```
#define<atanh(x)>
```

Here,'x' is a complex argument.

**NOTE**:

1.If x has type long double complex, catanhl will be called.

2.If x has type double complex, catanh will be called.

3.If x has type float complex, catanf is called.

4.If x is real or integer, then the macro invokes the corresponding real function (atanhf, atanh, atanhl).

5.If x is imaginary, then the macro invokes a function whose return type is complex.

## Code implementation in C

```
#include <stdio.h>
#include <math.h>
#include <complex.h>
int main(void)
{
printf("tanh(1) = %f\ntanh(-1) = %f\n", tanh(1), tanh(-1));
printf("tanh(0.1)*sinh(0.2)-cosh(0.2) = %f\n",
tanh(0.1) * sinh(0.2) - cosh(0.2));
printf("tanh(+0) = %f\ntanh(-0) = %f\n", tanh(0.0), tanh(-0.0));
double complex z = ctanh(1); // behaves like real tanh along the real line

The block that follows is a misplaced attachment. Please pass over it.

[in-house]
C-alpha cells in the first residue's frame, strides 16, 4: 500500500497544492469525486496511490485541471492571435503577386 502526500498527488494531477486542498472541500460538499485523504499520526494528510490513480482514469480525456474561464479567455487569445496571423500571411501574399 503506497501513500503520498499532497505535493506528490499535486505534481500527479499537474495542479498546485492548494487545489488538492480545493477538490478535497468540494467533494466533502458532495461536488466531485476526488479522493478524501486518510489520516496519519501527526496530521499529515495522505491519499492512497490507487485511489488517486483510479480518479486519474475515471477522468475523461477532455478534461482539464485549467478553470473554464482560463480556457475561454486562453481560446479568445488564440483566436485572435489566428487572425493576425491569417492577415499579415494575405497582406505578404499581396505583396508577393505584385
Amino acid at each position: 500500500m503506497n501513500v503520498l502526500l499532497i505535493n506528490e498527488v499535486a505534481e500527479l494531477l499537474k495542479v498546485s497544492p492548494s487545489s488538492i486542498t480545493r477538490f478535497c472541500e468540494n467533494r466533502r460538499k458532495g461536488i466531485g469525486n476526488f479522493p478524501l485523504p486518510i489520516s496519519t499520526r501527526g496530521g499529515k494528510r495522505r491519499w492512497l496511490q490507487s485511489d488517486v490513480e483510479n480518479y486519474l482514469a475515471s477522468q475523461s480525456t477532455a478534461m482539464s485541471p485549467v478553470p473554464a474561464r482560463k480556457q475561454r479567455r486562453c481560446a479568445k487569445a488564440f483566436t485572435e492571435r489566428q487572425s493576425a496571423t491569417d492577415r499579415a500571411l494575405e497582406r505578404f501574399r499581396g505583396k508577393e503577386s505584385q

printf("tanh(1+0i) = %f%+fi (tanh(1)=%f)\n", creal(z), cimag(z), tanh(1));
printf("atanh(0) = %f\natanh(-0) = %f\n", atanh(0), atanh(-0.0));
printf("atanh(0.9) = %f\n", atanh(0.9));
printf("atanh(-1) = %f\n", atanh(-1)); #generates error
double complex z = catanh(2);
printf("catanh(+2+0i) = %f%+fi\n", creal(z), cimag(z));
}
```

**OUTPUT :**

```
tanh(1) = 0.761594
tanh(-1) = -0.761594
tanh(0.1)*sinh(0.2)-cosh(0.2) = -1.000000
tanh(+0) = 0.000000
tanh(-0) = -0.000000
tanh(1+0i) = 0.761594+0.000000i (tanh(1)=0.761594)
atanh(0) = 0.000000
atanh(-0) = -0.000000
atanh(0.9) = 1.472219
atanh(-1) = -inf
catanh(+2+0i) = 0.549306+1.570796i
```

### Test your knowledge

## Question 1

#### If the argument value is an integer, which of the following functions must be used to compute the inverse hyperbolic cosine?

## Question 2

#### Which header file is the combination of math.h and complex.h?

With this article at OpenGenus, you will have a strong understanding of Hyperbolic functions in math.h (C and C++). Enjoy.